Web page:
North American Birds

VOLUME 70 NO3-NO4 2019

A Quarterly Journal of Ornithological Record Published by the American Birding Association. The mission of the journal is to provide a complete overview of the changing panorama of our continent’s birdlife.

Issue link: http://nab.aba.org/i/1115839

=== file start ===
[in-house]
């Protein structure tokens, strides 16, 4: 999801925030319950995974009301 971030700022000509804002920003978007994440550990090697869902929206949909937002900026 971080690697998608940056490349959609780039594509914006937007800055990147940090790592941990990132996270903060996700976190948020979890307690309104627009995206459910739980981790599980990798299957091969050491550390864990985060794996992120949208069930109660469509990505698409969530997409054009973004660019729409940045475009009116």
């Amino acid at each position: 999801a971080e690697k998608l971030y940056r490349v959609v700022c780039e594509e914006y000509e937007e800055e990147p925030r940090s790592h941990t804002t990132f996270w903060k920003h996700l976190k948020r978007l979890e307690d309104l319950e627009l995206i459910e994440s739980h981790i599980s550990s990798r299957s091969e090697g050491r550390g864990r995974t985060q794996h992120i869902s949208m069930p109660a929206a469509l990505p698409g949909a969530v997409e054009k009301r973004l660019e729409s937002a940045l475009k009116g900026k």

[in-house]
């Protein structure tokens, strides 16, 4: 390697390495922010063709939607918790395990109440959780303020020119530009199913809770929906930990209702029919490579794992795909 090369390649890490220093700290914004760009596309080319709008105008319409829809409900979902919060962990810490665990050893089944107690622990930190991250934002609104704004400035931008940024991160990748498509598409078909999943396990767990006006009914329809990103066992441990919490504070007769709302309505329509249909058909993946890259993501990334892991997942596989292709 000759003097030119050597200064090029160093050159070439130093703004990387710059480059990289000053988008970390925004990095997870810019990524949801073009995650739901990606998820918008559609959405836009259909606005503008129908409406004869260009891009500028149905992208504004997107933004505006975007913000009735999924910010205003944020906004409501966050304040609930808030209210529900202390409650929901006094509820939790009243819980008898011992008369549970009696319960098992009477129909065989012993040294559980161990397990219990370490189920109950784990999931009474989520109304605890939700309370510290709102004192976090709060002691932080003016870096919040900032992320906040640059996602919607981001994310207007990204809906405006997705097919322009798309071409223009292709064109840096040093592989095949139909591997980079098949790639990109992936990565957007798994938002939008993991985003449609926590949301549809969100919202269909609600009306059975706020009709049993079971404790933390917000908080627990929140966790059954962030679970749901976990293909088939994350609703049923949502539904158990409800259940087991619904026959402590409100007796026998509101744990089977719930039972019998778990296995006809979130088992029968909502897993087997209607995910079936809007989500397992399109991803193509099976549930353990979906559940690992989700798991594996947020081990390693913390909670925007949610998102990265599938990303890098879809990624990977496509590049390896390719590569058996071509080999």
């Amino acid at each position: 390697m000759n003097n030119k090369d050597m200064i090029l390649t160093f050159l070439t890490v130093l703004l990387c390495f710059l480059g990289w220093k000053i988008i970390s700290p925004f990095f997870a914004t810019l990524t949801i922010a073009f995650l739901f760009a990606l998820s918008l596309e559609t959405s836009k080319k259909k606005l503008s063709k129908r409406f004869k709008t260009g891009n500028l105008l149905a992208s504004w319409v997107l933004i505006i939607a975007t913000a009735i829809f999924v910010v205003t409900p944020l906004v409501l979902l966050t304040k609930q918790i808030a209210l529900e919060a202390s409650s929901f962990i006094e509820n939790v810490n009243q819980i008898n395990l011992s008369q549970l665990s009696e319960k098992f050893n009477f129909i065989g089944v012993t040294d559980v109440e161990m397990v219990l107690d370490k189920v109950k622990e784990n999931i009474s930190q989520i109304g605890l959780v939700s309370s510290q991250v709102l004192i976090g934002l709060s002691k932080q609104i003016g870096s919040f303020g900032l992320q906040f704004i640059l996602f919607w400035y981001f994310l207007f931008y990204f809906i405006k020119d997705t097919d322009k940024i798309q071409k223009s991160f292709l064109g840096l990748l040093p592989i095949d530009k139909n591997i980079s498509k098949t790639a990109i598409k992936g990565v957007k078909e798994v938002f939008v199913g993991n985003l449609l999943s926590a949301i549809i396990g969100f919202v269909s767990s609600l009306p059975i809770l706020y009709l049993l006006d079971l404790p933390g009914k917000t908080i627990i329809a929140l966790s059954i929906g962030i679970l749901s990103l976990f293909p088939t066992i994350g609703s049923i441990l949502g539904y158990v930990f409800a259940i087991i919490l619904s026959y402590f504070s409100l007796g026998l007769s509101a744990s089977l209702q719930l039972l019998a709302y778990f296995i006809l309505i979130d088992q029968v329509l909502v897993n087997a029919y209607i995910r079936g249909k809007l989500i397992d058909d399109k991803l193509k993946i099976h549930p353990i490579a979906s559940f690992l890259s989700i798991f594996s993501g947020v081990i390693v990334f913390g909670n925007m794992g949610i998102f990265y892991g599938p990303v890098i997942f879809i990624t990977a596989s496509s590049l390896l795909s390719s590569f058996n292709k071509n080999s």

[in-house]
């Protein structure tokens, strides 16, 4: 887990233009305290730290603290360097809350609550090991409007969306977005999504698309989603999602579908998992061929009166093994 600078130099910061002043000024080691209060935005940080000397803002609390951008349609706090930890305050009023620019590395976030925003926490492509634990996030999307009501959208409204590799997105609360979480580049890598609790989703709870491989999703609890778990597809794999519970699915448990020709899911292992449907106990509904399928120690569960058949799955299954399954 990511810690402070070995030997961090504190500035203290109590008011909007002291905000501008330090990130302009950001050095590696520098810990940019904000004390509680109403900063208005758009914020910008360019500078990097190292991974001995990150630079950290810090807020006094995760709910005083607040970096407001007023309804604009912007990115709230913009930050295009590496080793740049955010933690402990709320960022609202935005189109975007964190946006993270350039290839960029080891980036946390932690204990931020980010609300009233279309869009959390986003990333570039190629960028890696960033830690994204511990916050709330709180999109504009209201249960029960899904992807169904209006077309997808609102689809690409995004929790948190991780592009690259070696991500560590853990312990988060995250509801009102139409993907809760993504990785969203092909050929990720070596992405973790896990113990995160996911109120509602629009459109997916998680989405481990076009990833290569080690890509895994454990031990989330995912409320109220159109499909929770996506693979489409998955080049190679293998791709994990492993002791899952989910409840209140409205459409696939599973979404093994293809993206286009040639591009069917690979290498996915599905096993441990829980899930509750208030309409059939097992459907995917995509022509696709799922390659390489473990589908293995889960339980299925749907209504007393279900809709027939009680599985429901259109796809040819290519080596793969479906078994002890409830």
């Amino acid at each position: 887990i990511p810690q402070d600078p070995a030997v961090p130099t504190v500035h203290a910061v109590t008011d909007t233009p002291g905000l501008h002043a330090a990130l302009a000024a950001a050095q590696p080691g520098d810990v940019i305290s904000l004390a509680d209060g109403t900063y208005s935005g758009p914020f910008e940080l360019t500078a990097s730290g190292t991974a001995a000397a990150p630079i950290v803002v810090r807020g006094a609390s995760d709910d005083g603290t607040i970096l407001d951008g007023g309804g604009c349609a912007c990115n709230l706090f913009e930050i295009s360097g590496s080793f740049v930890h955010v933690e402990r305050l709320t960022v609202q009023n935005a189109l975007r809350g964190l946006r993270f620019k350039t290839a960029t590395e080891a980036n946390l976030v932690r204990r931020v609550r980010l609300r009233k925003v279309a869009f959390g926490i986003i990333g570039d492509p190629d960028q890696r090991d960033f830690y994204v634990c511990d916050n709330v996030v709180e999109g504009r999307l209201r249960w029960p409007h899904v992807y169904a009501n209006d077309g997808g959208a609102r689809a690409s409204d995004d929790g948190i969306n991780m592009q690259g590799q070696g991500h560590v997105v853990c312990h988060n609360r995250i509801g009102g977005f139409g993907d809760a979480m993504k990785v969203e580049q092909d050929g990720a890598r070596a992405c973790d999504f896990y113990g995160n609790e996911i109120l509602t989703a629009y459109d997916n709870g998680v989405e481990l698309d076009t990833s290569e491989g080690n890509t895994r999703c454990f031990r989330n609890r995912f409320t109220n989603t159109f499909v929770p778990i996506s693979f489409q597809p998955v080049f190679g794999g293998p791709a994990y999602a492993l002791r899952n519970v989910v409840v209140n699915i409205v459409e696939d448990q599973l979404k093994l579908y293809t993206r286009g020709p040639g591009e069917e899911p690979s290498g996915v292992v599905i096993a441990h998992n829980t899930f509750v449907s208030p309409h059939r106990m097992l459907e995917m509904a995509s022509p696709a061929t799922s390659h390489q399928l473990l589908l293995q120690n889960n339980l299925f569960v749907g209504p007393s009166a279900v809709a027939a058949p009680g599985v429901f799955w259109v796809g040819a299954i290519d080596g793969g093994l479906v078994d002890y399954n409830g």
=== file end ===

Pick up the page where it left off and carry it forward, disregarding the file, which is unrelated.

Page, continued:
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N O R T H A M E R I C A N B I R D S 272 the discovery of New Hampshire's first on 25 May in East Kingston, Rockingham, where it was present for about two hours (Davis Finch et al. phs.). Most of the scattered regional records are from May or June. The two White- winged Doves for the season were at Star Island in the Isles of Shoals, NH, on May 20 (EM et al.) and on May 28-29 in Rockport, Essex, MA (Suzanne Sullivan ph,, et al.). The Bay State had Chuck-will's-widows at four locations in inner Barnstable and Nantuc - ket, including four in the Camp Edwards area on 25 May (Jake McCumber et al.). Rhode Island had one in West Greenwich 26-31 May (Steve Brenner et al.) and of special interest was one found 20 May and seen by many the next day at Star Island in the Isles of Shoals, NH (Michael Pahl et al., phs.). This third state record appeared at the same place and 50 years to the day as the first one, which was found on 20 May, 1966. Common Gallinules are widely and thin - ly scattered, primarily north of Connecti- cut-Rhode Island, with the exception of the notable concentration in western Vermont. Records throughout the Region centered on mid-to-late May. Missisquoi N.W.R. at the north end of L. Champlain produced nume - rous reports topped by eight on 21 May (Eddy Edwards). SHOREBIRDS THROUGH WADERS A Black-necked Stilt attracted a lot of atten- tion 17-23 May at West Harwich, MA (Donna St. Onge, m.ob., ph.). American Golden-Plo - ver is scarce in spring, so one inland at Pitts- field, Berkshire, MA on 20 May (K. Hanson) was especially noteworthy. An adult Hudso - nian Godwit was an outstanding spring find 17 May at Scarborough Marsh, Cumberland, ME (DL et al. phs.). Ruff were present at two locations in Connecticut-Milford Point, New Haven, 2-7 May (TG ph, et al.) and at West Haven, New Haven, 14 May only (Anthony Amato et al., ph.). Others were in Westerly, to cool and cloudy, but the floodgates opened in mid-May. Maine reported solid flights May 9-12, followed by what Lovitch called a mas - sive migration on May 13, 15, 19 and 21-22. However, benign weather meant few fallouts as birds arrived rapidly and dropped straight onto territories. Abbreviations: L. Champlain (Vermont side of L. Champlain); Hammonasset (Hammo - nassett Beach S.P., Madison, New Haven, CT); Manomet (Manomet Center for Conservation Studies, Plymouth, Plymouth, MA.); Monhe - gan (Monhegan I., Lincoln, ME); Nantucket (Nantucket I., MA); Plum I. (Newburyport, Newbury, Rowley, Ipswich, including Parker River N.W.R., Essex, MA). WATERFOWL THROUGH RALLIDS A wintering Pink-footed Goose, now annual in the Region, remained through 8 Mar at Fisher Meadow Recreation in Avon, Hartford, CT (Darlene Moore ph. et al). The season's two Ross's Geese were in Ferrisburgh, Addi - son, VT on 11 Mar (Aaron Yappert, Jim Mead) and 19 Mar-3 Apr at Seaside Park, Bridgeport, Fairfield, CT (SMa, m.ob. ph.). Observers are increasingly aware to search for Cackling Geese, but eagerness to find them may still ex - ceed ability to identify them, at least in some cases. The regional status of races other than the nominate hutchinsii remains problematic and the apparently shaky taxonomic status of Lesser Canada Goose (Branta canadensis par - vipes) also clouds the picture. All that said, vetted records this spring show a western trend, with multiple reports from the Cham - plain and Connecticut River valleys, but none from Cape Cod or coastal Maine and New Hampshire. In addition to numerous Eurasian Green- winged Teal along the coast, Vermont saw singles in Panton, Addison, 13-15 Mar (Isis Erb et al. ph.), in Windham on 25 Mar (Don Clark), and in Swanton, Franklin, on 19 Mar (Craig Provost, ph). Three Tufted Ducks were repor - ted this season including a New Hampshire first, an adult male 4-8 Mar at Captain Pond in Salem, Rockingham, and relocated nearby 22- 23 Apr (Kyle Wilmarth, m.ob., phs.). An outstanding inland count of 114 Red- necked Grebes on 17 Apr at Oven Bay on L. Champlain in Addison, Addison, was believed to be a Vermont record (TM, Dwight Cargill). Single Western Grebes were found in CT, MA, NH and ME. The dates spanned 12 Mar to 23 Apr (m.ob., phs.). The widespread invasion of Eurasian Collared Dove, mainly northwestward out of Florida, has delivered only the occasional glancing blow to New England. The latest was –––––––––––––––––––––––––––––––––––––– SPRING 2016 –––––––––––––––––––––––––––––––––––––– Greg Hanisek T his March temperatures averaged 42 degrees F in Boston, 4 degrees above normal, with a high there of 77 degrees F on 9 Mar, 34 degrees above normal for the date. In Maine many arrivals were two weeks ahead of schedule from late February through mid-March. At Bradbury Mountain spring hawk watch, raptors were already on the move before the official start on 15 Mar. In New Hampshire the 18 Mar ice-out on Lake Winnipesaukee was the earliest by five days since records began in 1887. Fields along the Connecticut River from the Massachu - setts border north to Charlestown were free of snow for the entire season, and waterfowl migration peaked in early March, a full month ahead of spring 2015. Things backtracked in April, when Bos - ton absorbed a 6.6-inch snowfall on the 3rd, more than the total March accumulation, and temperatures dropped 30 degrees to 22 degrees F. Region-wide migration slowed as cold northerly winds impeded progress. Stymiest reported that southwest winds Apr 22-23 brought the Bay State's first big wave of migrants. In early May, conditions reverted New England A stunning alternate-plumage White-winged Tern, Massa- chusetts' first since its only record in 1954, made a one-day appearance on 8 May 2016 at Race Point, Provincetown. Photo by © Peter Flood This Ancient Murrelet toured islands off the Maine coast 13-27 May 2016. Its first known stop, shown here on 13 May, was at Seal Island National Wildlife Refuge. Photo by © Keenan Yakola